Conclusion: Five stars. I can't criticize Wanda Gág. It's like critiquing Richard Scarry or Dr Seuss. ^_^ MY CHILDHOOD, and objectively good enough to be a recommended part of other people's childhood too.
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[personal profile] justice_turtle
This book is available online, thanks to the University of Pennsylvania's "Celebration of Women Writers" website. I don't know... anything else about it. Here we go!

spoily spoilers of spoileriness )

WARNING: if you don't want to be majorly spoiled for a lot of very good plot-twists and good writing, DO NOT READ THIS POST! Read the review instead, once I post it. Or read the book itself. *points to link at beginning of post* It's Merrie Englande historical fiction, Henry IV era, the best research and the best period mentality I have EVER EVER seen done. Ever. The best conversational banter, too, and some darn good plotting and pacing. It's a story that, except for the part where it's also totally comprehensible to the modern reader (as long as the modern reader has a high tolerance for "wouldst" and "thou" etc), could have been written contemporary to when it takes place - it doesn't even have the "of course supernatural is bosh" thing going on. O_O And there is NO SORT OF FAIL AT ALL, within the confines of historical realism - except all the Germans are evil, but she's writing in the 1920s, I can give her evil Hanseatic League Germans. *dry grin*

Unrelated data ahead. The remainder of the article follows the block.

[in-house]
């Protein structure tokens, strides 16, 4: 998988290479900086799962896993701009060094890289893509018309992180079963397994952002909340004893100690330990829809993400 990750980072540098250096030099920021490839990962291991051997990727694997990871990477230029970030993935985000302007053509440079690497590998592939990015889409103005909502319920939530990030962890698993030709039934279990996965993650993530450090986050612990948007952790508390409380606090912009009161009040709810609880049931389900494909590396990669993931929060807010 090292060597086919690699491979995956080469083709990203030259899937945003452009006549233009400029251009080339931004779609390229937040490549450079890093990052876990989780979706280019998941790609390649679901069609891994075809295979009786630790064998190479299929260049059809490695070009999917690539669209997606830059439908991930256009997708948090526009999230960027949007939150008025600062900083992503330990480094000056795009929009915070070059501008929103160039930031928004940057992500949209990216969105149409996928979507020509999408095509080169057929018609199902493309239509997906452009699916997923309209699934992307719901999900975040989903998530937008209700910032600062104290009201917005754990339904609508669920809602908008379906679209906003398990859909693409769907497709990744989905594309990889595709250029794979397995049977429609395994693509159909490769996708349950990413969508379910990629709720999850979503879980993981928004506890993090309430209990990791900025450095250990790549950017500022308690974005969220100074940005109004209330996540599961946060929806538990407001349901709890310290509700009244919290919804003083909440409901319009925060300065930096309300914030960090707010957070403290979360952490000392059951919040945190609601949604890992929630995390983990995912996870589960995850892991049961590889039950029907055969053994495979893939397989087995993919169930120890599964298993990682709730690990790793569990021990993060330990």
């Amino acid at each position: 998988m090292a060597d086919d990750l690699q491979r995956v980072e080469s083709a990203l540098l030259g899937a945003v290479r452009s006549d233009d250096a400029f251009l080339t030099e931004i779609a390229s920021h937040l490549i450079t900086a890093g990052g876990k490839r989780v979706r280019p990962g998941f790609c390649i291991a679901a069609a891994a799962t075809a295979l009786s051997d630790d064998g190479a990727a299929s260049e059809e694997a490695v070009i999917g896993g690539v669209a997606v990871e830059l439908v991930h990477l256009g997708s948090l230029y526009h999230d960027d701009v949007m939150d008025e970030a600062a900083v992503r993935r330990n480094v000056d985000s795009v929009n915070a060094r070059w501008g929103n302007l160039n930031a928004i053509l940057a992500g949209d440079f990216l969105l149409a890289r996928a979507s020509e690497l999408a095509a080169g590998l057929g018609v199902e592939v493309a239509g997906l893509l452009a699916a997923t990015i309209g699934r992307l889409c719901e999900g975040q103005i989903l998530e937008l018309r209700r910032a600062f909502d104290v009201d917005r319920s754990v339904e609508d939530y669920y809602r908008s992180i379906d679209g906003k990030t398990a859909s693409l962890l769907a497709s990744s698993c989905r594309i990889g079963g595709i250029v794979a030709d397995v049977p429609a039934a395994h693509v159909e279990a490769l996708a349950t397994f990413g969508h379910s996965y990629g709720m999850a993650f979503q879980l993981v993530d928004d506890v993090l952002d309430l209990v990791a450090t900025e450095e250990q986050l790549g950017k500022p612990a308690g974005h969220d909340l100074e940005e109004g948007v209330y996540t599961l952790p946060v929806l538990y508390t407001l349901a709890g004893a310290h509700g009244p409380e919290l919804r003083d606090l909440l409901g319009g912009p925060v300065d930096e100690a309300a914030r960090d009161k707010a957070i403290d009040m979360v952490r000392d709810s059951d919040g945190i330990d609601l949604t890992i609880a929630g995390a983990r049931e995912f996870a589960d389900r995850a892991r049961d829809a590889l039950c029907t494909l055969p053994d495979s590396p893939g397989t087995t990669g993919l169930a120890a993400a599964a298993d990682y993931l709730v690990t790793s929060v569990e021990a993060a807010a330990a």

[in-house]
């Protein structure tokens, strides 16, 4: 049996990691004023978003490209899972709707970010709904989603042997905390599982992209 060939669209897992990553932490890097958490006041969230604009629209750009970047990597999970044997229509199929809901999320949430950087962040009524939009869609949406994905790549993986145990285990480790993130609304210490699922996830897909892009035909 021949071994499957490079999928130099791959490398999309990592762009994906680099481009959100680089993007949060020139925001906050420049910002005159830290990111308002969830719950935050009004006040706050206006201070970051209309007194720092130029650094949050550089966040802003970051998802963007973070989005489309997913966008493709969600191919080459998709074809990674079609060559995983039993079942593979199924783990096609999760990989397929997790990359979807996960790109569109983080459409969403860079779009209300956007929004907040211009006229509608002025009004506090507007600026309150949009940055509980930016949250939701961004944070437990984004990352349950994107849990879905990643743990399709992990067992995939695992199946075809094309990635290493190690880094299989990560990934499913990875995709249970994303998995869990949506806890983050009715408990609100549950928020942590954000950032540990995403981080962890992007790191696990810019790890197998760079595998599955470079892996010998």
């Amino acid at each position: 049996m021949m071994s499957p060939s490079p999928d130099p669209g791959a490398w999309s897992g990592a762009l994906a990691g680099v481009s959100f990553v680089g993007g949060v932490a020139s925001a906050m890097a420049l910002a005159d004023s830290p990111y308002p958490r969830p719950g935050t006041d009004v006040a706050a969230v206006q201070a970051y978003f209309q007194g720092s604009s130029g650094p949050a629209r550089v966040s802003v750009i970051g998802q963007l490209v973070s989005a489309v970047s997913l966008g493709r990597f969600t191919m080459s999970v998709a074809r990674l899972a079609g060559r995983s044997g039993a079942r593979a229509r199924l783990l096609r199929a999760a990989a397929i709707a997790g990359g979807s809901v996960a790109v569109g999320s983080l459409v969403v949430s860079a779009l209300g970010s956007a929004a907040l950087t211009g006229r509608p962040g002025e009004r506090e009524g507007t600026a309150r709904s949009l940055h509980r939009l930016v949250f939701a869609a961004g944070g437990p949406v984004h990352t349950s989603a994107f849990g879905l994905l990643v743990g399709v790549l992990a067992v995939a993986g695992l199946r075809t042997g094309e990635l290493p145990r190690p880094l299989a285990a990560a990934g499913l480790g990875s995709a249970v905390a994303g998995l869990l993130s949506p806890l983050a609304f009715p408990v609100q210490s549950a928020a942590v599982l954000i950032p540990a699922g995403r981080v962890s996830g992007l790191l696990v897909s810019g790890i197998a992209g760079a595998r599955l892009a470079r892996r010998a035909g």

Seriously. If you have an interest in well-researched historical fiction, especially with mystery or romance or adventure involved, READ THIS BOOK.
readallthenewberys: animated gif of Snoopy writing a story with multiple strange subplots (Default)
[personal profile] justice_turtle
How do you liveblog a picture book you already know pretty much by heart? I DON'T KNOW. Let's try it and see! ;P

WARNING: MAJOR SPOILERS OF SPOILYNESS )
readallthenewberys: animated gif of Snoopy writing a story with multiple strange subplots (Default)
[personal profile] justice_turtle
Summary: cut for spoilers )

Reaction: also cut for spoilers )

Conclusion: Two stars. It has a clever plot with plenty of foreshadowing and twist reveals, hard to summarize in a sentence or two, and one of the female characters gets to save the lives of the two titular male heroes at one point. (Admittedly, by running to fetch male deus-ex-machina character spoilers ); it doesn't speak well to the general quality of adventure-stories that even this amount of agency for a young lady strikes me as very rare in adventure stories with a male main.) But its historicity runs to the dubious, and the levels of racism, classism, and especially ableism are really terrible.
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[personal profile] justice_turtle
I'd like to polish off what I can of the 1920s here (there are about half a dozen books left I'll have to interlibrary-loan), so the next book I'll tackle is Trumpeter of Krakow. ...at least we're starting to hit things that are Children's Classics rather than Did You Ever Hear Of That Me Neither. Whether the "classic" status is deserved, we'll find out.

(I've read this book before, but it's been many years, and Shen of the Sea shook me badly. ;P)

Come away with me then, to... oh never mind. XD )

And I'm only up to page 48, but it's Monday, so here we are: posting time. :-)

I may not get back to this book by next Monday, as I've got an interlibrary loan in - The Dream Coach by Anne Parrish, a 1925 Honor Book - and it's extremely rare and fragile and I have to return it in two weeks. So that's priority.

After that's done, though, it's Trumpeter of Krakow and then (except for the seven interlibrary loans not yet gotten) we'll wind up the Roaring Twenties in grand style with Millions of Cats. XD